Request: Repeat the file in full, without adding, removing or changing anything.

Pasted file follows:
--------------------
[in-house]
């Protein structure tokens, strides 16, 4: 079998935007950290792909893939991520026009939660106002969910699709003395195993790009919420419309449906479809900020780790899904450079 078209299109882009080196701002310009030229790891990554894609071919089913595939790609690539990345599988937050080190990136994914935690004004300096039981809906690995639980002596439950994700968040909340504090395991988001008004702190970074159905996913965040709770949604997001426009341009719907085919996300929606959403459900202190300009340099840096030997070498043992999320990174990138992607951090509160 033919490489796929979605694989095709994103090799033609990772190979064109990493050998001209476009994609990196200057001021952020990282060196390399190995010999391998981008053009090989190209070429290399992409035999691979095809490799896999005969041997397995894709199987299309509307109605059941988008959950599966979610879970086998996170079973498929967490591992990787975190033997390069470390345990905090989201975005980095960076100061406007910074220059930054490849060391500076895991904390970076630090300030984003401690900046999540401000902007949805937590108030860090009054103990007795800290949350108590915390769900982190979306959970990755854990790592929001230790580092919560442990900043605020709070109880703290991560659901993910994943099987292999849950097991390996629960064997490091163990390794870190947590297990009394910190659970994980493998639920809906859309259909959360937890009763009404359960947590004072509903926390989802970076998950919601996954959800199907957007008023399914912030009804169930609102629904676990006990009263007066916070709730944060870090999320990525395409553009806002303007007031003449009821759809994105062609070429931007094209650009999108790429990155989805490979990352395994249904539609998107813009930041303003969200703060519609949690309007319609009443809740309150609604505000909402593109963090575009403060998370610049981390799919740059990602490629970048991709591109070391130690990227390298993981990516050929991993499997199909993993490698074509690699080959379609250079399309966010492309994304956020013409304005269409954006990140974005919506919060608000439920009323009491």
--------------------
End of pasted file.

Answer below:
[in-house]
């Protein structure tokens, strides 16, 4: 079998935007950290792909893939991520026009939660106002969910699709003395195993790009919420419309449906479809900020780790899904450079 078209299109882009080196701002310009030229790891990554894609071919089913595939790609690539990345599988937050080190990136994914935690004004300096039981809906690995639980002596439950994700968040909340504090395991988001008004702190970074159905996913965040709770949604997001426009341009719907085919996300929606959403459900202190300009340099840096030997070498043992999320990174990138992607951090509160 033919490489796929979605694989095709994103090799033609990772190979064109990493050998001209476009994609990196200057001021952020990282060196390399190995010999391998981008053009090989190209070429290399992409035999691979095809490799896999005969041997397995894709199987299309509307109605059941988008959950599966979610879970086998996170079973498929967490591992990787975190033997390069470390345990905090989201975005980095960076100061406007910074220059930054490849060391500076895991904390970076630090300030984003401690900046999540401000902007949805937590108030860090009054103990007795800290949350108590915390769900982190979306959970990755854990790592929001230790580092919560442990900043605020709070109880703290991560659901993910994943099987292999849950097991390996629960064997490091163990390794870190947590297990009394910190659970994980493998639920809906859309259909959360937890009763009404359960947590004072509903926390989802970076998950919601996954959800199907957007008023399914912030009804169930609102629904676990006990009263007066916070709730944060870090999320990525395409553009806002303007007031003449009821759809994105062609070429931007094209650009999108790429990155989805490979990352395994249904539609998107813009930041303003969200703060519609949690309007319609009443809740309150609604505000909402593109963090575009403060998370610049981390799919740059990602490629970048991709591109070391130690990227390298993981990516050929991993499997199909993993490698074509690699080959379609250079399309966010492309994304956020013409304005269409954006990140974005919506919060608000439920009323009491």